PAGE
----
Hudson 1.40 and why I eventually said bye bye to JSP in favor of Jelly
I've never been truly happy with JSP (and consequently any technologies built on top of it, including JSF and things like that.) It felt very anti object-oriented, because in JSP and their siblings, pages are always the king and the data is the servant. You write, say, /showProduct.jsp, then give the data as the parameter, maybe like /showProduct.jsp?id=513. This always remind me of writing C code, where you'd say printProduct(513) where the parameter is int used as the product ID. I thought we are all supposed to program in the Java way, that is product.print() where 'product' is the object that perhaps gives you product.getId()==513.
You might think it's just a matter of ordering between the method/JSP name and data, but it's far more significant. The first reason why it matters is because the Java way allows you to overload method/JSPs. Even in the web app it's pretty convenient to overload views --- you'd want to show a different page for displaying book details and CD details. So depending on the kind of product 513, you'd want to use different JSPs. The 2nd reason why this matters is because it hides the identity of the object. In the Java way, I don't need to know that the product is actually identified by a single integer, while C way forces me to expose it. In reality, you do it a little better in C by using a structure and a pointer, but in JSP you'd have to pass in all the "primary keys" explicitly.
It gets even worse in JSP. Once you get a "primary key", you still have to get to the corresponding data from JSP, and when you have multiple JSPs that work on the same data (perhaps you have createProduct.jsp and checkProductInventory.jsp or something), then the said logic needs to be on all such JSPs. In Java, coupling between methods and instance fields make it very easy for methods to access data.
So when I wrote Hudson, I wrote a little library called stapler so that I can use JSPs a lot more like methods. That has allowed me to use intuitive URLs like http://myhost/job/jaxb-ri/513 (which means the JAXB RI project build #513), and minimize the amount of boiler-plate code (I believe this kind of stuff has been done by web frameworks in other languages, like Zope/Python.) JSP is designed well enough to be amenable for this kind of use, and kudos to the designers of JSP for that.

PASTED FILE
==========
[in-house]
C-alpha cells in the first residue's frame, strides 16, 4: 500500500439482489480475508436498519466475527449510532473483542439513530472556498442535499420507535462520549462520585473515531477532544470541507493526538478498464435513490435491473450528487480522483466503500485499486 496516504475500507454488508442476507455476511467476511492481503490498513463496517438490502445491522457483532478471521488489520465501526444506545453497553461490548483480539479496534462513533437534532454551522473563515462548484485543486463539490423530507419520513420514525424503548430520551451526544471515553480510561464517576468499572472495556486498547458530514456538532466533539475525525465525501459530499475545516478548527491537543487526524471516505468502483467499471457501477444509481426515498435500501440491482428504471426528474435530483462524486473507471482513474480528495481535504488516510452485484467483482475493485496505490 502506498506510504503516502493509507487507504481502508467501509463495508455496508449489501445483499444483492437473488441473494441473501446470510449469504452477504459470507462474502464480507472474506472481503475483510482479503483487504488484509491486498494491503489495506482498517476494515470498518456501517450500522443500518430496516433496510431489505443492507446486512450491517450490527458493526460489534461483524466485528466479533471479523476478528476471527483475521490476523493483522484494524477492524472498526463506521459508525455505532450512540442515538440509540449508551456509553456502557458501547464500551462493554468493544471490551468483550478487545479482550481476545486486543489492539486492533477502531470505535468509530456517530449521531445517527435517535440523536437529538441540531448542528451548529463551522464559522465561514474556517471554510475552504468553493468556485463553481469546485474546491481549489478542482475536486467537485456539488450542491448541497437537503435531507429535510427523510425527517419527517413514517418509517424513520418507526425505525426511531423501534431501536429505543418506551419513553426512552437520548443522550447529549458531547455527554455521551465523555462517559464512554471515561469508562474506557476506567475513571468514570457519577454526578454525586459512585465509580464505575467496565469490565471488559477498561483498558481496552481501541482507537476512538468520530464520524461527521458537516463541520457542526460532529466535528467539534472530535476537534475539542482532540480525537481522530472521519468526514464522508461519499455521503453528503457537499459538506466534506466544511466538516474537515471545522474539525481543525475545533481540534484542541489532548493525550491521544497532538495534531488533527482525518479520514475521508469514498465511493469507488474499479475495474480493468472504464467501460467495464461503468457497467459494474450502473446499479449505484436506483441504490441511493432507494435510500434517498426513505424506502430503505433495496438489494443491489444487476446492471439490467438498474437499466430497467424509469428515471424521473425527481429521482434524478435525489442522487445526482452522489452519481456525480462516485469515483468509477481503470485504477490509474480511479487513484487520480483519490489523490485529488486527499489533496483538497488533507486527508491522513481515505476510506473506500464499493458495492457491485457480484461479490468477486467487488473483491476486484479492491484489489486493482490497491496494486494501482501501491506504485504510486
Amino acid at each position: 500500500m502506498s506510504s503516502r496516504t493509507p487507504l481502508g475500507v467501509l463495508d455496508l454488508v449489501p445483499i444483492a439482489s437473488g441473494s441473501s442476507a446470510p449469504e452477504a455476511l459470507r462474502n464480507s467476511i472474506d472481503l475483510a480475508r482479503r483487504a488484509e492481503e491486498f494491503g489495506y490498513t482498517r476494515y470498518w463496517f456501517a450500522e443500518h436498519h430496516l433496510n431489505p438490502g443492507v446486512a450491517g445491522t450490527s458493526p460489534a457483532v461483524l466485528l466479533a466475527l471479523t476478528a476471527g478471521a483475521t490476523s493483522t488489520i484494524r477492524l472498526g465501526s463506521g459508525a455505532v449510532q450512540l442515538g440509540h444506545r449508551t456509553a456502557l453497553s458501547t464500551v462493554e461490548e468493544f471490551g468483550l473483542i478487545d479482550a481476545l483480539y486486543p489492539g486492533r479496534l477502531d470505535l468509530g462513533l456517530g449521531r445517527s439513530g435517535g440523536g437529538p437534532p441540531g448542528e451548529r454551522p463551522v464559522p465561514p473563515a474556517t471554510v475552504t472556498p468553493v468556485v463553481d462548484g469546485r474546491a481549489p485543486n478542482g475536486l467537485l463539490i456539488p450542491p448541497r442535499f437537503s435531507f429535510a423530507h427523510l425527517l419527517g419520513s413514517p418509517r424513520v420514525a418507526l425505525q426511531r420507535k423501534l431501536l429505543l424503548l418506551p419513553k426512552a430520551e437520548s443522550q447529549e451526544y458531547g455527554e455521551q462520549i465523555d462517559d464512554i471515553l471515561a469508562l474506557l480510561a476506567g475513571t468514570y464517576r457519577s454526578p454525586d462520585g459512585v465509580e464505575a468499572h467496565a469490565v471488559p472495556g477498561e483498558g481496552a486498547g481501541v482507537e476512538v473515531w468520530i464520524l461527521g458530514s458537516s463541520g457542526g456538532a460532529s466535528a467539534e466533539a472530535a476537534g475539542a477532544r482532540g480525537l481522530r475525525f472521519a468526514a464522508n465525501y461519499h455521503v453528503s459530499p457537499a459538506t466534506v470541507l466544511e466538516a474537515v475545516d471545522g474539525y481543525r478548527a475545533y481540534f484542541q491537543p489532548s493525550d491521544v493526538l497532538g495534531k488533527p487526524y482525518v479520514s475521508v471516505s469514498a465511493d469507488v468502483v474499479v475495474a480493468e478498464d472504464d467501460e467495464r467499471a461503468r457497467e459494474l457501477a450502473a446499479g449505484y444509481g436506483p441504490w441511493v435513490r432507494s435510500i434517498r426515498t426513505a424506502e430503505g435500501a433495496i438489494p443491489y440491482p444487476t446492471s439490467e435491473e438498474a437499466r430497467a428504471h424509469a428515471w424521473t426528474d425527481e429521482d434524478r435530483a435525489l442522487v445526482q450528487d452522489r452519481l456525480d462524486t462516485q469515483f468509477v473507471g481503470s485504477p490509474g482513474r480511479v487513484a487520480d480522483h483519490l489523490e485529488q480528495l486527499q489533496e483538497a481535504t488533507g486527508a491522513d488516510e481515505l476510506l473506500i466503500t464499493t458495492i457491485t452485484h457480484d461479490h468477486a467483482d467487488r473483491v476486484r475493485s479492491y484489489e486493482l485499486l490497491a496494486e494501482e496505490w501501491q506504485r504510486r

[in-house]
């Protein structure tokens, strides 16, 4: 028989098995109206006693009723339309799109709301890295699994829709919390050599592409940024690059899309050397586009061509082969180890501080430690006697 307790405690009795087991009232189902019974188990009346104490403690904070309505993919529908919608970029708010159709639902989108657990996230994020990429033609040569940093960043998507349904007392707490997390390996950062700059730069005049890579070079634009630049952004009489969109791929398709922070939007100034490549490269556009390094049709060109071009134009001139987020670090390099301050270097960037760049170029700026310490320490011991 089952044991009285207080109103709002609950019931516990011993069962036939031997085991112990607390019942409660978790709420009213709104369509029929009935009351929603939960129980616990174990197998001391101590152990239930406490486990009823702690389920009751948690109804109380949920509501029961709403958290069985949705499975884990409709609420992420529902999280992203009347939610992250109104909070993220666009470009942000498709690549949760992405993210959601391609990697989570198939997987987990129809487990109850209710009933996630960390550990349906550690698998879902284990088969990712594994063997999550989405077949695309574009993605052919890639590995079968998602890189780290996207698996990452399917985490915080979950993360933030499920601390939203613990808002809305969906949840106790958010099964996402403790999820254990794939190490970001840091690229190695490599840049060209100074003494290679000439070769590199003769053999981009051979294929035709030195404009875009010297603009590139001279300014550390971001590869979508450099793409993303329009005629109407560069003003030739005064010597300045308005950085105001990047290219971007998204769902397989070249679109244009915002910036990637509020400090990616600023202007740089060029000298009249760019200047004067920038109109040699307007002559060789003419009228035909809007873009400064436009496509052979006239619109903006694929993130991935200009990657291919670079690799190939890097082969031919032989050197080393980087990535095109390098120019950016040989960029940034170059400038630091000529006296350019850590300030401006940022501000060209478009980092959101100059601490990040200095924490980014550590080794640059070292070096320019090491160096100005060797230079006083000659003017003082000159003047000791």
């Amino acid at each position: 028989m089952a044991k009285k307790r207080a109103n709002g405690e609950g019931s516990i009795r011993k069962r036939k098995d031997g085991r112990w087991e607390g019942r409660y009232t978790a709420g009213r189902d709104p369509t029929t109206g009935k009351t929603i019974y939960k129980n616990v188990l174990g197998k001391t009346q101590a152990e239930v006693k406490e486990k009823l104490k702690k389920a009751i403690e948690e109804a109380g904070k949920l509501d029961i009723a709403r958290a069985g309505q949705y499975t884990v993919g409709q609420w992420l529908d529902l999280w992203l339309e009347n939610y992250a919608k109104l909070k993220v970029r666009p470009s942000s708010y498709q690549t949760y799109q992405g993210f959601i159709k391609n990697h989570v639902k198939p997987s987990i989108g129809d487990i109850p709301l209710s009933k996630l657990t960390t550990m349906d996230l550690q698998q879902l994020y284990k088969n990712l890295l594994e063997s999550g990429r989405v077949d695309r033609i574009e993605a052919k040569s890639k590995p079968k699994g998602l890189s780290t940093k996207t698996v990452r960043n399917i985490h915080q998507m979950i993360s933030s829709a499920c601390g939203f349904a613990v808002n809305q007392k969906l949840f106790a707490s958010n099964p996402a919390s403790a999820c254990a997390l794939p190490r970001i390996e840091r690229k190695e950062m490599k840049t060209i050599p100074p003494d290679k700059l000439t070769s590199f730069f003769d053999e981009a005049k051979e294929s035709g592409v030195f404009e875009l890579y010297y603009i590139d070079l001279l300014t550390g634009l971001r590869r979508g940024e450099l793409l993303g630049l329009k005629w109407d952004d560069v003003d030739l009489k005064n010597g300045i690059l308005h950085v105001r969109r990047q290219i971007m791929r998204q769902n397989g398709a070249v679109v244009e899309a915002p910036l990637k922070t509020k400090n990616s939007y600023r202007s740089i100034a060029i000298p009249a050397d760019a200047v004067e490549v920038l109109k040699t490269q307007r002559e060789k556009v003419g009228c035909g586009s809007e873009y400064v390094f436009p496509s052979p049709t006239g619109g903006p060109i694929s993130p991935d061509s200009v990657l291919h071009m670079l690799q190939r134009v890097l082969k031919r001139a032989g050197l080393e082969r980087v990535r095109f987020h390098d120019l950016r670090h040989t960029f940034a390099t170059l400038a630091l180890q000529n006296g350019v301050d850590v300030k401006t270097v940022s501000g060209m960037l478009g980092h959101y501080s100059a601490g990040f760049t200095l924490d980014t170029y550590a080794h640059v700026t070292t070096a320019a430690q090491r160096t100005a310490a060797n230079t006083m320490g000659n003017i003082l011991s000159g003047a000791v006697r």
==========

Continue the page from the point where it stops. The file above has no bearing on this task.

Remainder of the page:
The life has been good for about a year, but lately I started to get annoyed by problems. The first one is that containers are often very slow to reload JSP pages. It seems to be particularly bad if you have a lot of tag files, and I guess stapler's creative/abusive use of JSPs wasn't helping the reloading performance either. It was apparently because every JSP page and every tag file is compiled into its own class, by using javac. Even when javac is run within the container process (and some don't even do that), it's still painful 3 to 5 seconds. When you are just making color changes or something like that, such a delay just turns you off.
Then there's another problem of pluggability. One of the thing with a continuous integration system like Hudson is that you need to be able to support plugins. Because people use all sorts of different build tools, supporting everything in one monolithic application is simply not practical. A better approach is to let people write plugins, like perhaps one plugin to show checkstyle reports, another plugin to show Japex trend reports , or perhaps plugins to talk to some in-house systems (for me, that would be Sun's bugtracking system.)
When you think about what it takes to support plugins in web applications, today's web tier technology is quite immature. For example, how do you let plugins to render HTML pages? How do you pull in JSP pages from plugin jar files? taglibs? How do you isolate plugins so that their dependency libraries, taglibs, and view pages don't collide?
So I've been thinking about throwing away JSP for a while, and last Friday I must have written one too many JSP pages. I felt enough was enough, and now I switched to Jelly. It took me a full day to convert existing JSP pages to Jelly scripts. Fortunately, with mechanical search&replace, it wasn't too hard nor error prone. Some 100 JSP pages and 30 or so tag files were all converted to Jelly scripts, and that's what's in Hudson 1.40.
The page reloading got a lot faster, although probably rendering speed is slower. I don't think my users would mind that at all, because it's not like we are talking about 10 hits per second, and most latency is network origin anyway. A nice side-effect was that JEXL that replaced EL (Jelly uses JEXL) is more powerful, and I no longer have to define a stupid one-line JSP function and write all taglib.tld just so that I can invoke Set.contains.
Supporting pulgins is still going to take some work, but so far I'm happier. About the only thing I miss is the good tool support I used to have with JSP. You know, things like auto-completion of EL expressions, tag attributes, jumping to the tag definition, etc. Since I'm an XML guy at my day job, I think maybe I should write a RELAX NG schema generator for Jelly tags and validate Jelly scripts as a part of the build process.
If you have similar problems like I do, you might be interested in using stapler!